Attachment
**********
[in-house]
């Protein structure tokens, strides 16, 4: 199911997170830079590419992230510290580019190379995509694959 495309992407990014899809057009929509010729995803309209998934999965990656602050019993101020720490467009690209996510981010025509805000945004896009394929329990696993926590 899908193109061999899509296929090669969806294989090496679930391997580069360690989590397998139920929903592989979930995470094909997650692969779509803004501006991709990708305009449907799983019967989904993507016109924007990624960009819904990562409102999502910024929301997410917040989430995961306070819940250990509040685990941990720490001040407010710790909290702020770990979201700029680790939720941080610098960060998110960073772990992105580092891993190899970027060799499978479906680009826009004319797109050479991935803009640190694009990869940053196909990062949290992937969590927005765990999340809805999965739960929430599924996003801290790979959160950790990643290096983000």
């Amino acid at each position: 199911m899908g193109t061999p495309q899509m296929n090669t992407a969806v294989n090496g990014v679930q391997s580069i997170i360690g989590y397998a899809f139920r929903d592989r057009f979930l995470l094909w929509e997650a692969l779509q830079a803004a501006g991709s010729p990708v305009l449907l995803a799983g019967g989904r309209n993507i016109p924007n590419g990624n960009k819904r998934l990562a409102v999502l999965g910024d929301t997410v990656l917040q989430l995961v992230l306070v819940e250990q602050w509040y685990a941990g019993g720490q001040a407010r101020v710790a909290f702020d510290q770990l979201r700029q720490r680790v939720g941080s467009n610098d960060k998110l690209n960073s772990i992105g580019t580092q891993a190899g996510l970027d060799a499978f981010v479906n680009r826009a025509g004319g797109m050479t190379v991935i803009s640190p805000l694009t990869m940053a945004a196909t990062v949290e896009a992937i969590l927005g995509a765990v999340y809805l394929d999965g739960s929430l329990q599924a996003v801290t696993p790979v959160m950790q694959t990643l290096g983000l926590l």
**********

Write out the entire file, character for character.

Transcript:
[in-house]
């Protein structure tokens, strides 16, 4: 199911997170830079590419992230510290580019190379995509694959 495309992407990014899809057009929509010729995803309209998934999965990656602050019993101020720490467009690209996510981010025509805000945004896009394929329990696993926590 899908193109061999899509296929090669969806294989090496679930391997580069360690989590397998139920929903592989979930995470094909997650692969779509803004501006991709990708305009449907799983019967989904993507016109924007990624960009819904990562409102999502910024929301997410917040989430995961306070819940250990509040685990941990720490001040407010710790909290702020770990979201700029680790939720941080610098960060998110960073772990992105580092891993190899970027060799499978479906680009826009004319797109050479991935803009640190694009990869940053196909990062949290992937969590927005765990999340809805999965739960929430599924996003801290790979959160950790990643290096983000």
């Amino acid at each position: 199911m899908g193109t061999p495309q899509m296929n090669t992407a969806v294989n090496g990014v679930q391997s580069i997170i360690g989590y397998a899809f139920r929903d592989r057009f979930l995470l094909w929509e997650a692969l779509q830079a803004a501006g991709s010729p990708v305009l449907l995803a799983g019967g989904r309209n993507i016109p924007n590419g990624n960009k819904r998934l990562a409102v999502l999965g910024d929301t997410v990656l917040q989430l995961v992230l306070v819940e250990q602050w509040y685990a941990g019993g720490q001040a407010r101020v710790a909290f702020d510290q770990l979201r700029q720490r680790v939720g941080s467009n610098d960060k998110l690209n960073s772990i992105g580019t580092q891993a190899g996510l970027d060799a499978f981010v479906n680009r826009a025509g004319g797109m050479t190379v991935i803009s640190p805000l694009t990869m940053a945004a196909t990062v949290e896009a992937i969590l927005g995509a765990v999340y809805l394929d999965g739960s929430l329990q599924a996003v801290t696993p790979v959160m950790q694959t990643l290096g983000l926590l």